He has written numerous stories about his experiences in Vietnam as a combat platoon leader that has appeared in the Metro West Daily News of Framingham, Massachusetts and many others including the Wall Street Journal.

One of his stories was “Ghost Who Came Alive.” That story is about one of the rarest of Vietnam War consequences. It all started with a combat action in the vicinity of the firebase at Kham Duc in western Quang Ngãi Province.

Shoemaker’s platoon was fighting NVA troops who were attempting to destroy the firebase and as many Americans as possible. Shoemaker and his men prevailed and many NVA soldiers were killed.

One of those NVA casualties was Bui Dan Mo. As was the accepted practice after a firefight, the personal effects of the dead were collected for intelligence purposes. After Bui’s personal papers were examined, Shoemaker was allowed to keep Bui’s military ID papers as a memento.

Those papers were stored away in an attic in Boston until they were rediscovered fifty years later by Shoemaker when he was preparing to move to a new home. That discovery led to a chain of events that produced one of the rarest of things any Vietnam Veteran could ever experience.

In his presentation of the amazing event, Shoemaker begins by describing the challenging combat that took the lives of numerous NVA troops and one of his men. He then will describe in detail the chain of actions that led up to a rare event that should be made into a movie.

Listen to episode 1776 and discover more about Vietnam Vet John Shoemaker and what he has to say about one of the rarest consequences of the Vietnam War.

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1789 – Vietnam Vet John Shoemaker – Nightmare at LZ Judy

  • A CH-47 Chinook coming in to LZ Judy.
Vietnam Vet John Shoemaker

Vietnam Vet John Shoemaker

Episode 1789 of the Vietnam Veteran News Podcast will feature an interview with Vietnam Veteran John Shoemaker where he describes one of the darkest days of the Vietnam War. That date was August 26, 1970. On that day an Army Ch-47 Chinook helicopter loaded with troops from the 196th Infantry Brigade was shot down as it approached LZ Judy. Thirty one Americans died that day when their aircraft crashed into a wooded mountain top in I Corps.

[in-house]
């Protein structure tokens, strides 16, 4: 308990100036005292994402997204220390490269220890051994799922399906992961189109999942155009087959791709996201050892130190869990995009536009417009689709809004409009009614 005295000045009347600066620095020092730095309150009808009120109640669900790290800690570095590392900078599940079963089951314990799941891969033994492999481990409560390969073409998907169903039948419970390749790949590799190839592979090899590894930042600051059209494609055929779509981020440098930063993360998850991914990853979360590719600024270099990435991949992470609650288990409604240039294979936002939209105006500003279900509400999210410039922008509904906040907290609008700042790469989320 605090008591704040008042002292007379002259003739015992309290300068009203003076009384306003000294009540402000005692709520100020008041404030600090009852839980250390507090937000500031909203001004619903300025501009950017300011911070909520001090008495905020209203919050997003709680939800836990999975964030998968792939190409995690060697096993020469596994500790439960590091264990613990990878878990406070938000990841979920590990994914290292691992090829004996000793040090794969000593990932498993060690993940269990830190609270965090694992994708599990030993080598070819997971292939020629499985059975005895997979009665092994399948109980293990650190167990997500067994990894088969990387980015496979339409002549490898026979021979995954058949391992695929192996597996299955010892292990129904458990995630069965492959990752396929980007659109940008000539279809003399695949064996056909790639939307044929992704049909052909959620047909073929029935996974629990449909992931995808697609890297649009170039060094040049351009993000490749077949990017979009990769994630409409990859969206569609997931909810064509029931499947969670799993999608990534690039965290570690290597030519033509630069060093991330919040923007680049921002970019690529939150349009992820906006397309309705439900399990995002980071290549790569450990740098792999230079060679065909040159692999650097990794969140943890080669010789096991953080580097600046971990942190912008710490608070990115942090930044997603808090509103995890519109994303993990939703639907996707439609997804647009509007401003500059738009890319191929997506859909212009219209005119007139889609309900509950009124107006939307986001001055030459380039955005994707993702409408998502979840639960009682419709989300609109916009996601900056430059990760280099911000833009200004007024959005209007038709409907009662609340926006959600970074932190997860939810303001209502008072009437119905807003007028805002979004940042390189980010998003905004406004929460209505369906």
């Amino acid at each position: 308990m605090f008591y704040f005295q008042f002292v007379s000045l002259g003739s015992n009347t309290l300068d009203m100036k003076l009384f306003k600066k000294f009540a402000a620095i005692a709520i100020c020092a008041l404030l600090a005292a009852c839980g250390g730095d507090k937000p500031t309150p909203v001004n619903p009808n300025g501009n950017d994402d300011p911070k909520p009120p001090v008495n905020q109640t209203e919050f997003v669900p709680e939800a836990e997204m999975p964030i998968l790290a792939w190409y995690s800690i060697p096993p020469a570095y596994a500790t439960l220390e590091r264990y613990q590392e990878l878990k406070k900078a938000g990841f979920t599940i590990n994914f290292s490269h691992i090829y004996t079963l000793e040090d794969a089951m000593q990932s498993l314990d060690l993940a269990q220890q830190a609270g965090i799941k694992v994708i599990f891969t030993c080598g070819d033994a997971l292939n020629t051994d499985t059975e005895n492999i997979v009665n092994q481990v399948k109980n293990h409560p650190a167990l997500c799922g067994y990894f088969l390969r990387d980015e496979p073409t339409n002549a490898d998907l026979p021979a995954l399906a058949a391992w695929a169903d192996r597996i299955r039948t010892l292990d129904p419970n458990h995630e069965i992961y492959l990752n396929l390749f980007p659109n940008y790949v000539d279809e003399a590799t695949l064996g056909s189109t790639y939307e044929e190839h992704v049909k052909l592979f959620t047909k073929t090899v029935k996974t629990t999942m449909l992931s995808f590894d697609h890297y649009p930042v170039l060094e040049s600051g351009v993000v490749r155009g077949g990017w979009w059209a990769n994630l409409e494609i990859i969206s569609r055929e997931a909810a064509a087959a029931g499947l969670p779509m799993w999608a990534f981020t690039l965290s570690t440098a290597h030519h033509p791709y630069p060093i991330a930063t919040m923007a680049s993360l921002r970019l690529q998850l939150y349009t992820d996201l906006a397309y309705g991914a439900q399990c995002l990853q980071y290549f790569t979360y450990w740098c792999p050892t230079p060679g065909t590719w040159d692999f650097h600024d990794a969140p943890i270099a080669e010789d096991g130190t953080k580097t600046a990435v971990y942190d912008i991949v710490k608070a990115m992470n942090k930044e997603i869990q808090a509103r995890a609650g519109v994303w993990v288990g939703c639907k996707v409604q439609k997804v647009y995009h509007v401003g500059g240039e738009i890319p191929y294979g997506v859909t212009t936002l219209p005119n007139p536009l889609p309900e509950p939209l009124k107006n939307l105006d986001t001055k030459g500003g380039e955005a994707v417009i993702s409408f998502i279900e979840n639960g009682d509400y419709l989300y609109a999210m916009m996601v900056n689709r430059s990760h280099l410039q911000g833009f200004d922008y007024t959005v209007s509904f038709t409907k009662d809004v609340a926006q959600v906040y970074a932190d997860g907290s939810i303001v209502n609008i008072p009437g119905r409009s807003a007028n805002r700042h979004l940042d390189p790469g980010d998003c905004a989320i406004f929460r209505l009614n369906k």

In previous episodes Shoemaker has described his unit’s actions at Kham Duc during Operation Elk Canyon. At the time he was a platoon leader with B Company 2/1 Infantry, 196th Infantry Brigade. The events he describes in this episode took place as his battalion was relocating from Kham Duc to the LZ Judy area as Operation Elk Canyon was ending.

Shoemaker’s accounts of the tragedy are especially accurate because he witnessed it from start to finish. He starts out with an excellent description of the lead up to the crash with operations at Kham Duc. Shoemaker’s platoon was aboard the next to the last Chinook to depart Kham Duc. The doomed aircraft was to depart just after his.

Something very strange happened to the doomed aircraft as it was preparing to liftoff on its fateful flight. Shoemaker described what would turn out to be one of the most ironic events of the War.

Shoemaker arrived at LZ Judy just in time to witness the worst combat air crash in the Vietnam War. He knows what he is talking about.

He ends the interview with a tribute to those brave soldiers who died that day along with all those who made the ultimate sacrifice for their country in Vietnam.